As with any camera, much depends on the lighting. In a dark location, you're not likely to get very good shots without a long exposure (on-camera flashes are usually terrible). This is particularly true for phone cameras. While they have improved tremendously, they still suck in low light situations. Conversely, don't shoot in direct bright sun and expect great results either. The harsh shadows tend to mar the overall look. Bright, soft light will give the most reliable results, no matter what the camera is.
All of the photos I have posted in the last three years are from my iPhone. If you email the pictures to yourself using the medium setting, they are the perfect size for posting here at Drummerworld. Email, save to desktop, then when posting to this forum, use them from your desktop. Other phones I'm not sure about, but my iPhone, and the others posted on this thread bear out that phone pics can be good. My iPhone has a 12 megapixel camera which is bigger than the old digital camera I use to use.
As far as I know, Apple has the best phone cameras. They really proved their point by putting up billboard ads that were shot with an iphone. A camera needs to be good if the photos will be enlarged that much (but notice they were all shot in good light!).
I've been super impressed with my new iPhone 6s Plus. But I have a couple of DSLR's I use for photo-business stuff, but I've been advertising that I still prefer to shoot film these days. If the iPhones keep getting better, I'll just go back to film for my real camera stuff and dump all the DSLR's.
This has nothing to do with the thread, just wanted to chime in
The biggest issue with cell phone photos is that for some reason most are taken without suitable lighting. And drums being large and take up a lot of room, a lot of venues, rooms, etc don't have adequate light.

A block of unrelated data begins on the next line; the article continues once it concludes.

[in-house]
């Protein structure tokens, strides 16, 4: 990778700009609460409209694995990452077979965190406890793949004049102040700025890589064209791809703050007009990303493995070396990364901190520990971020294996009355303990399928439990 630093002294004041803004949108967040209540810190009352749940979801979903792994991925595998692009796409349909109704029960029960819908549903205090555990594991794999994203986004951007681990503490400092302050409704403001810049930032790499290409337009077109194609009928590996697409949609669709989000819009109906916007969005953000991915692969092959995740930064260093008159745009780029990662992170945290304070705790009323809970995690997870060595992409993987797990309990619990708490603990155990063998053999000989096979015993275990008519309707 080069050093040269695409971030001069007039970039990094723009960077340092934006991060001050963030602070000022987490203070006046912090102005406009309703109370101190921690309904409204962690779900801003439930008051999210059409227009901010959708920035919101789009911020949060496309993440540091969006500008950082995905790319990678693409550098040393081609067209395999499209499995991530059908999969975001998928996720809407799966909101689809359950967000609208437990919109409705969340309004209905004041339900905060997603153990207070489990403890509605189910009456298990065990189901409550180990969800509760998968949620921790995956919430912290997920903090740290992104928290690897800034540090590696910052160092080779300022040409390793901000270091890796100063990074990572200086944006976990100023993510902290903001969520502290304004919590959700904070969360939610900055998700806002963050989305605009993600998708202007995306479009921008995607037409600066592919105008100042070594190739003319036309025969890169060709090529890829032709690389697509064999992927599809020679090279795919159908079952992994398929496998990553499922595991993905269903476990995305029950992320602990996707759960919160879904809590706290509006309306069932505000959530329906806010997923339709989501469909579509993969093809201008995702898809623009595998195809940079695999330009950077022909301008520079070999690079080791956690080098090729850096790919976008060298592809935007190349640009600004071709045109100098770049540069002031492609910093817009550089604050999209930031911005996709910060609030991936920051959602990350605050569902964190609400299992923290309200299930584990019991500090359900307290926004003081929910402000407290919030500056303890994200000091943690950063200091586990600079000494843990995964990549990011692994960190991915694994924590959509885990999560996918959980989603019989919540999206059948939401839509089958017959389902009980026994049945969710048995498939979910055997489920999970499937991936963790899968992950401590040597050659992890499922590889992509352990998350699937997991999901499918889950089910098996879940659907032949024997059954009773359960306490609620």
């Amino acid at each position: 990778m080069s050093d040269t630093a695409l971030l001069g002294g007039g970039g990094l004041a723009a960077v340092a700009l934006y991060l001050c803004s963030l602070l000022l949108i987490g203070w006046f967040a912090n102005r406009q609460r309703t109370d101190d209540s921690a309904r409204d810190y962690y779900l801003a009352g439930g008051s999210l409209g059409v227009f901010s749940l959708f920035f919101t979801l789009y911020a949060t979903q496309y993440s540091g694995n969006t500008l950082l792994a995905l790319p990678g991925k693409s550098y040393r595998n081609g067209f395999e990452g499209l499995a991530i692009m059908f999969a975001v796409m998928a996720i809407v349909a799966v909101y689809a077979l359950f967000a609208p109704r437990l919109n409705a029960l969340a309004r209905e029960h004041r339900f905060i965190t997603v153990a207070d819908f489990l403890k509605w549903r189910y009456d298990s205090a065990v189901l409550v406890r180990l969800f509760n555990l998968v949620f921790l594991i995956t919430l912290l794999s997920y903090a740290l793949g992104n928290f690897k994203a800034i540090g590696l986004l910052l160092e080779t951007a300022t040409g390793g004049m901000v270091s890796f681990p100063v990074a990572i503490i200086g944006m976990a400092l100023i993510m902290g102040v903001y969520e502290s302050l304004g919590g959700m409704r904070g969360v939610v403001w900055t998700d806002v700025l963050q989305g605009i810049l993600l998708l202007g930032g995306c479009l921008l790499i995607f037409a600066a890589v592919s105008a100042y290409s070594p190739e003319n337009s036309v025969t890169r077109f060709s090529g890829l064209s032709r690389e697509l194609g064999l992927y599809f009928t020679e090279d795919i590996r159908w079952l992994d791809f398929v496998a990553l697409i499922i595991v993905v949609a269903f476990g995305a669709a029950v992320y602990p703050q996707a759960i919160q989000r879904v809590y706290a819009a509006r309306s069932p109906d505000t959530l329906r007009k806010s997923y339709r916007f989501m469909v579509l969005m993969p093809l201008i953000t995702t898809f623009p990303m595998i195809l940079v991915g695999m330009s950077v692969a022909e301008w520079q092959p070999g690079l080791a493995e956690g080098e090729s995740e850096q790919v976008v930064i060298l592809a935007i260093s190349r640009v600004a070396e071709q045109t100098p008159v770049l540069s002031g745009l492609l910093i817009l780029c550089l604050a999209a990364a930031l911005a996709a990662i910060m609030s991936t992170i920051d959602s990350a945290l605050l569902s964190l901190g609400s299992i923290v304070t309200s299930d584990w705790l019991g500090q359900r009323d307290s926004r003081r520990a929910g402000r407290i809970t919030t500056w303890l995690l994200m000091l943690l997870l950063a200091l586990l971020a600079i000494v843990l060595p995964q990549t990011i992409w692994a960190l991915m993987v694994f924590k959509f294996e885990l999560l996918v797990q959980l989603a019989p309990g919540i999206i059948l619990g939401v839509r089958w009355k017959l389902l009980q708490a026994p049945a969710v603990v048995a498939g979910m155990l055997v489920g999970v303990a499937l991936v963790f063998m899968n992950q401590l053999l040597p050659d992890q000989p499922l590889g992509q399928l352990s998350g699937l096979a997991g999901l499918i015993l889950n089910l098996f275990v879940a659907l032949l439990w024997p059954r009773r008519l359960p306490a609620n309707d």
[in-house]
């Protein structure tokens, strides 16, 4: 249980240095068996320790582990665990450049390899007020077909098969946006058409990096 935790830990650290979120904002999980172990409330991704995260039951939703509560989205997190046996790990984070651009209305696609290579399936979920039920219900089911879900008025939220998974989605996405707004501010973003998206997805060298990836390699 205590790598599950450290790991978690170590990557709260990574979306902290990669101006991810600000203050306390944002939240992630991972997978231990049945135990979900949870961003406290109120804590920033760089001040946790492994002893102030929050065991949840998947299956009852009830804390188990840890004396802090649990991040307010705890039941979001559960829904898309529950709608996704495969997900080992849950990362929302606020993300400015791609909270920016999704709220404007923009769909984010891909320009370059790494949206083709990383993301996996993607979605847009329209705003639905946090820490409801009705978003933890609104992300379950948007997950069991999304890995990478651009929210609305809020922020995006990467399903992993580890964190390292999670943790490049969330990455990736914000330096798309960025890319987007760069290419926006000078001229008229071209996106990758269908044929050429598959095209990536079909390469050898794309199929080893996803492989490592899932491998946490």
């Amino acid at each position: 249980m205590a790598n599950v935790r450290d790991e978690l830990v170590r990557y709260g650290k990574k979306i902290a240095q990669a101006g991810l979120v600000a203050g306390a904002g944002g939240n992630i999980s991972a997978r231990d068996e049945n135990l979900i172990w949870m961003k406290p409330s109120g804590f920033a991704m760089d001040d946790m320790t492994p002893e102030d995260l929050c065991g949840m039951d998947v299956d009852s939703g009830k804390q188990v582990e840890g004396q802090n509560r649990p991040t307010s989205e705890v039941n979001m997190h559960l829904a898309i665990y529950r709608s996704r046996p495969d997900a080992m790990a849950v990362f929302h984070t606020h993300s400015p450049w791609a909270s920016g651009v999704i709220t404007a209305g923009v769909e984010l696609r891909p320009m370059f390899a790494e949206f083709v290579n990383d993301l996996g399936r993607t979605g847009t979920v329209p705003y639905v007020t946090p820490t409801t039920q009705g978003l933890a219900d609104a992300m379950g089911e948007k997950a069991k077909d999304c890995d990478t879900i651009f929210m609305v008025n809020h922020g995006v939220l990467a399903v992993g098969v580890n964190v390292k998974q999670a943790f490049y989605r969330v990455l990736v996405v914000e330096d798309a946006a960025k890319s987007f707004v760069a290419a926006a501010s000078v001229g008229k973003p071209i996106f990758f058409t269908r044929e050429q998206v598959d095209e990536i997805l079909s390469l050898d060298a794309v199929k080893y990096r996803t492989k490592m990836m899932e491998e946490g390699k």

Here are some tips to help: http://iphonephotographyschool.com/quick-tips/
My basement doesn't have adequate light, but I make it work. I have pulled out the DSLR at times, but that has its challenges and doesn't guarantee a better image. A DSLR gives you the opportunity to start with higher quality pixels for post production, but if you don't have the ability to capture a well exposed image (venue is too dark, your lenses aren't fast enough, you aren't allowed to use flash or adjust ambient light, etc.) you aren't going to end up with a much better image from the DSLR.
In my basement I actually prefer to use the cell phone for internet images of my drums. The lens is an ultrawide angle (which helps for confined shots of big things like drums), its aperture if f/1.9 (good luck finding an ultrawide lens with a f/1.9 aperture for a DSLR), it's 16Mp so scaling down reduces noise significantly, and it has a fantastic auto-HDR function so I don't have to use the flash.
Okay so not the greatest photo but it was taken from an i-phone after several drinks in a restaurant/museum in Jackson Mississippi dedicated to the blues and music history of the Delta. Pretty cool Gretsch round badge bop kit with Ludwig snare...